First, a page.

Volga Baikal AGRO News Update on the American and Chinese Trade Policy !!!
U.S. – China relationship has never been stronger.
Through the trade war and open hostilities at the highest political levels, pig farmers in China and crop farmers in the U.S. have become increasingly interdependent. Already America’s biggest customer of soybeans and sorghum, for this season China bought an unprecedented 11.2 million metric tons of corn, up nearly 1,300% compared with pre-trade-war purchases.
For the moment, both sides seem happy. The American imports have helped China feed its hog herd, which is recovering faster than expected after the African swine fever outbreak created a shortage of the country’s most staple protein. Meanwhile, U.S. farm profits are at a seven-year high, riding China’s demand and additional support from federal aid to agriculture.
China’s bought nearly 30 million metric tons of U.S. soybeans, the most for this point in the season since 1991 and 57% of America’s export sales. For sorghum, which is also a substitute for corn, China accounts for 80% of sales. Corn purchases, once negligible, rocketed to almost 30%.
But the deeper reliance is tenuous. As the trade war showed, that market can quickly evaporate, and experts warn that any number of geopolitical events – an incident in the South China Sea, for example, or further activity in Hong Kong – could end with another chill on Chinese imports.
“American agriculture has to be careful of putting too many eggs in the China basket,” said Tom Vilsack, who served as Agriculture Secretary from 2009 to 2017 and has emerged as a leading candidate for the position under President-elect Joe Biden. “I think the lesson that should be learned from the last couple of years is the need for American agriculture to continue to diversify so there’s always somewhere else the products can go, other than the storage bins.”
For now, purchases are so big that traders are even drawing parallels with the Soviet era’s “Great Grain Robbery,” another huge agricultural trade at a time of tensions between superpowers. Overall, the U.S. has nearly exhausted its export capacity.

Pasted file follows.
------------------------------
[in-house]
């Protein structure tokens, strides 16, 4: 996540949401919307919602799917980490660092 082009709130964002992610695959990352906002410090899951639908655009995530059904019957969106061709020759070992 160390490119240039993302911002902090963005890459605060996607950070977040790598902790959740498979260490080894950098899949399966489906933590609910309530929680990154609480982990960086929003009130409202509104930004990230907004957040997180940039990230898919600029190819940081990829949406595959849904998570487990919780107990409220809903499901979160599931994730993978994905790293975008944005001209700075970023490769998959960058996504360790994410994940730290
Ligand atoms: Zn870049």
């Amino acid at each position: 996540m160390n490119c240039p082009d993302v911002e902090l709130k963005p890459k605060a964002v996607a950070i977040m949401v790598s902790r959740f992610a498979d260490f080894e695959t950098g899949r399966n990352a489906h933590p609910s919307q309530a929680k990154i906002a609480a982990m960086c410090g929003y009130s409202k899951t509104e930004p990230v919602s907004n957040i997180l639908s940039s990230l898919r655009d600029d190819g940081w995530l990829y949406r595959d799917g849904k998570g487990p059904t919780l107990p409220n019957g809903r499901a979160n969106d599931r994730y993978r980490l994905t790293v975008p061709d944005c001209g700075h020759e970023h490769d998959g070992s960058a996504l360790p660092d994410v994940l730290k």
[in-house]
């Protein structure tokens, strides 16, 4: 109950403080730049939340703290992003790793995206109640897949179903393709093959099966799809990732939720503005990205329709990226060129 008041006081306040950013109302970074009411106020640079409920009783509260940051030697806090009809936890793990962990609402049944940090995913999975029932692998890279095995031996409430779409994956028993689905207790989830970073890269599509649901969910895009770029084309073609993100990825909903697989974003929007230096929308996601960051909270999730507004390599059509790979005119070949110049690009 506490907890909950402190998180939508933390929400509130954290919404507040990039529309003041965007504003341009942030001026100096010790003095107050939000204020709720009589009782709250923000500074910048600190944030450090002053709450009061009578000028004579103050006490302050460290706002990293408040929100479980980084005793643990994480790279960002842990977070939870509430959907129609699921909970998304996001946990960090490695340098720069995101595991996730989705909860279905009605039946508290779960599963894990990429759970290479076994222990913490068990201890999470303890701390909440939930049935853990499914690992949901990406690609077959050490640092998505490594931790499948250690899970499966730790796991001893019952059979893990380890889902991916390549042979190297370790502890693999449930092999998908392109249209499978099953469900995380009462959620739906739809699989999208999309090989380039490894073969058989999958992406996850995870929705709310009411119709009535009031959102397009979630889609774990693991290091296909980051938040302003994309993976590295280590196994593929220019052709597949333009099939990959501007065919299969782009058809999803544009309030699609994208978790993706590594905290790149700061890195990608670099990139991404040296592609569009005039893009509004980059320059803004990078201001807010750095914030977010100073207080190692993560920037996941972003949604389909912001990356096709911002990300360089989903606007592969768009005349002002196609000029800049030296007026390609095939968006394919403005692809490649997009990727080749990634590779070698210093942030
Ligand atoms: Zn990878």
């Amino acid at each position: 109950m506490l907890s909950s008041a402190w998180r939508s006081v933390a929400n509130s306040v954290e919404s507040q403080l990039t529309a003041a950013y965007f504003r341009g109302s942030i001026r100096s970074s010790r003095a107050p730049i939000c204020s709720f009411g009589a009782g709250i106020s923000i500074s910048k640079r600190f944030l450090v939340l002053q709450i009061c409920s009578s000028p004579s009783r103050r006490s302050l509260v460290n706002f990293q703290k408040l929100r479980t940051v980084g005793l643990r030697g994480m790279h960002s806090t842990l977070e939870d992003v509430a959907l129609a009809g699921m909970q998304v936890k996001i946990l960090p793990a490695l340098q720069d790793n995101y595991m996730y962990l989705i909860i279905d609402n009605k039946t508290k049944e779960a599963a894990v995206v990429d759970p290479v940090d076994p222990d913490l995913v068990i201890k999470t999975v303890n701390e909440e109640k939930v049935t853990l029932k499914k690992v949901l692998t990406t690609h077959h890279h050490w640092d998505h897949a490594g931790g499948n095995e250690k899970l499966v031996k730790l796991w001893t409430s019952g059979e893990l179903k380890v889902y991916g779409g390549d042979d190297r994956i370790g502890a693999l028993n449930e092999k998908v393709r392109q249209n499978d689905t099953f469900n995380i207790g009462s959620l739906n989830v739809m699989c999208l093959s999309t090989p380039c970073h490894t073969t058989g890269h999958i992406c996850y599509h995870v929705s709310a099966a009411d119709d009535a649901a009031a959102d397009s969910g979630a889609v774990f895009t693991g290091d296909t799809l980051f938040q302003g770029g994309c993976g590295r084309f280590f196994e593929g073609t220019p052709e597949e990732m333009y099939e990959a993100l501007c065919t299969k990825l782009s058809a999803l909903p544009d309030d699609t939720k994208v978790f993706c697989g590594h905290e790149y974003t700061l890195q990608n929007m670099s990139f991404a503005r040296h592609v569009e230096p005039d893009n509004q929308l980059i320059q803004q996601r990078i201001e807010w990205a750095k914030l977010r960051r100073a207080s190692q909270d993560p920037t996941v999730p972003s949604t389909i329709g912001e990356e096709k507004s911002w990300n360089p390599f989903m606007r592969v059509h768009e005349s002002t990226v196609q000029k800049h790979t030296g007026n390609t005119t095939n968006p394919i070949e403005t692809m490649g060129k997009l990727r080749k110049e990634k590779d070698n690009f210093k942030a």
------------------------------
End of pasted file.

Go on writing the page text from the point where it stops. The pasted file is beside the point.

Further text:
“We are loading boats as fast as we can,” Gregg Doud, the U.S. Trade Representative’s chief negotiator for agriculture, said in an interview with Bloomberg at the end of October. “North of 95% of what can possibly be done in 2020 is already booked, and a huge chunk of that is soybeans to China.”
China has already bought so much corn from the U.S. and Ukraine, traditionally its biggest supplier, that imports this year exceeded for the first time the 7.2 million ton quota set by the World Trade Organization. The USDA’s Foreign Agriculture Services expects China’s purchases to triple to 22 million tons this season.
Those are the projections that will inform U.S. farmers as they decide how to allocate their land for the 2021 growing season. Behind closed doors, American executives worry that they’re at a disadvantage. China closely guards the status of its reserves, and only its state-owned enterprises understand the full scale of the country’s demand. Typhoons in the northeast could have done serious damage to the country’s harvest or, as its agriculture minister said, this year could see a bumper crop. The amount of corn subject to lower tariffs is also opaque.
Les Finemore, chief investment officer at commodity hedge fund Imbue, drew a parallel with what’s known as the Great Grain Robbery of the 1970s. Hiding a severe domestic crop failure, Soviets bought millions of tons of American wheat in a frenzied spree, driving global prices higher and heavily contributing to inflation in the U.S.
In China, the goal is self-sufficiency. President Xi Jinping visited a corn farm in Jilin in July, urging local authorities to protect the fertile soil in the region. If the country can improve its yield by 2.5% per year, it could meet domestic demand by 2029, according to Xu Weiping, a chief analyst with the agriculture ministry. The country is reallocating land from non-grain crops to corn. ChemChina also acquired Syngenta in 2017, and plans to use genetically modified crops and other technologies to help get the country to 90% self-sufficiency.
Even if the political relationship sours, China has been developing its global supply chain. As part of its Belt-and-Road Initiative, it has heavily invested in Brazil, the world’s top producer of soybeans, and in the Black Sea region. It has also developed its own commodity-trading powerhouse, with the acquisition of Noble Group’s agriculture arm and Dutch grain trader Nidera BV, now merged and renamed Cofco International Ltd.